If the birds haven’t beat you to it, it’s Elderberry Season! This year I left more Elderflowers than ever on my plants in the hopes of an abundant elderberry harvest. As per usual the birds have devoured them before I got to them.
The most common varieties of elder found in New Zealand are sambucus canadensis & sambucus nigra.
The tricky thing about gathering Elderberries, is that all parts of the plant except for the flowers or FULLY ripe berries are toxic. Do not eat the bark, leaves, stems or unripe berries which will make you sick. The Elderflowers are safe to eat and are generally used in teas, syrups & cocktails. The Elderberries are safe to eat once cooked, it’s not recommended to eat fresh. To be honest they taste quite gross on their own, so are best cooked up into a jam or syrup with the addition of sugar or honey.
Elderflower is packed with vitamins A, B, C, and E, & is particularly useful during the winter cold & flu season. It is known to have anti viral, anti bacterial, anti inflammatory & anticatarrhal properties as well as stimulating the immune system. Therefore great for coughs, colds, flu, fevers, sinus, hayfever, sore throats & respiratory infections. The flowers are used to tonify and strengthen mucous membranes hence it's use in treating respiratory tract conditions.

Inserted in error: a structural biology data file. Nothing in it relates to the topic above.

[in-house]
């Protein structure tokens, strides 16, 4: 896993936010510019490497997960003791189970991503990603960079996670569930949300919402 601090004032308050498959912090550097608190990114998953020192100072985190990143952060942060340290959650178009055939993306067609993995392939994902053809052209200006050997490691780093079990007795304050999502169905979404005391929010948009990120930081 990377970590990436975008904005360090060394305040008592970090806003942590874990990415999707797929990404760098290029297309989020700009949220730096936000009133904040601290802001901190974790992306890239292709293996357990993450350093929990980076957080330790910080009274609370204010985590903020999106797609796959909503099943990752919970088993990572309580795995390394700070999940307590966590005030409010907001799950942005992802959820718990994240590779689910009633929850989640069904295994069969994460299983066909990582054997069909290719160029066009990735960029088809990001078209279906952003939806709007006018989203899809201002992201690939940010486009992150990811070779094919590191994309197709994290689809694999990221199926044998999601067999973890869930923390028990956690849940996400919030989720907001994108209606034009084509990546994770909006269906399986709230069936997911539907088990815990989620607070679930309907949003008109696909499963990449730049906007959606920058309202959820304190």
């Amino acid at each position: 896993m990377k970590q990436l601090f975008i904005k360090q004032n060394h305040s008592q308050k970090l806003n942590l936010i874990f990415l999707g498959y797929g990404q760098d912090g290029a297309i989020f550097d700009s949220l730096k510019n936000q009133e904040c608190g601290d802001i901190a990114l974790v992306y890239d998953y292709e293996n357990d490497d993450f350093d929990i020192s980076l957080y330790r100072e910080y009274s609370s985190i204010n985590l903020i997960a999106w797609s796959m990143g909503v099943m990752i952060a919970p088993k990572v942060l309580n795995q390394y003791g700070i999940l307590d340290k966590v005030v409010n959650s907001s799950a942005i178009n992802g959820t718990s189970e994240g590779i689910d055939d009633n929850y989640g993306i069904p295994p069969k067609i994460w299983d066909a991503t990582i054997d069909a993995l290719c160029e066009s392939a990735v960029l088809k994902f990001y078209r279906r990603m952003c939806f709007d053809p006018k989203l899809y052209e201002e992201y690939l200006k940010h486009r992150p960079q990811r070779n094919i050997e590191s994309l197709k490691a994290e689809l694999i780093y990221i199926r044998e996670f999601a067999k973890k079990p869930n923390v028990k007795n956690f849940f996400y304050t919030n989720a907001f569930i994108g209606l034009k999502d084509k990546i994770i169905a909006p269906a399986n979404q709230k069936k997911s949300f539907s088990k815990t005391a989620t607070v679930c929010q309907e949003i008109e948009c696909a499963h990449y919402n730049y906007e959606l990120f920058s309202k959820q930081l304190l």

My favorite way to prepare Elderberry is in a Syrup, which I take at the first sign of illness. You’ll find my Elderberry article and a recipe for Elderberry Syrup in the March issue of NZ Lifestyle Block Magazine.
Elders were introduced into New Zealand from Europe, where it is steeped in legend & folklore.
The elder was long regarded as sacred, protected by the Elder Mother who lived in its trunk. Many country folk would not cut or burn the wood for fear of upsetting her. However the elder was also thought of as a protective tree – believed to keep evil spirits from entering the house if grown outside the door and to protect one from lightening during a storm. I can only wonder if this is why you can find them planted around old homesteads all over Europe, spilling out around old farms in NZ. Another reason might be that Elder is believed to prevent milk from curdling, and the leaves are supposed to deter flies.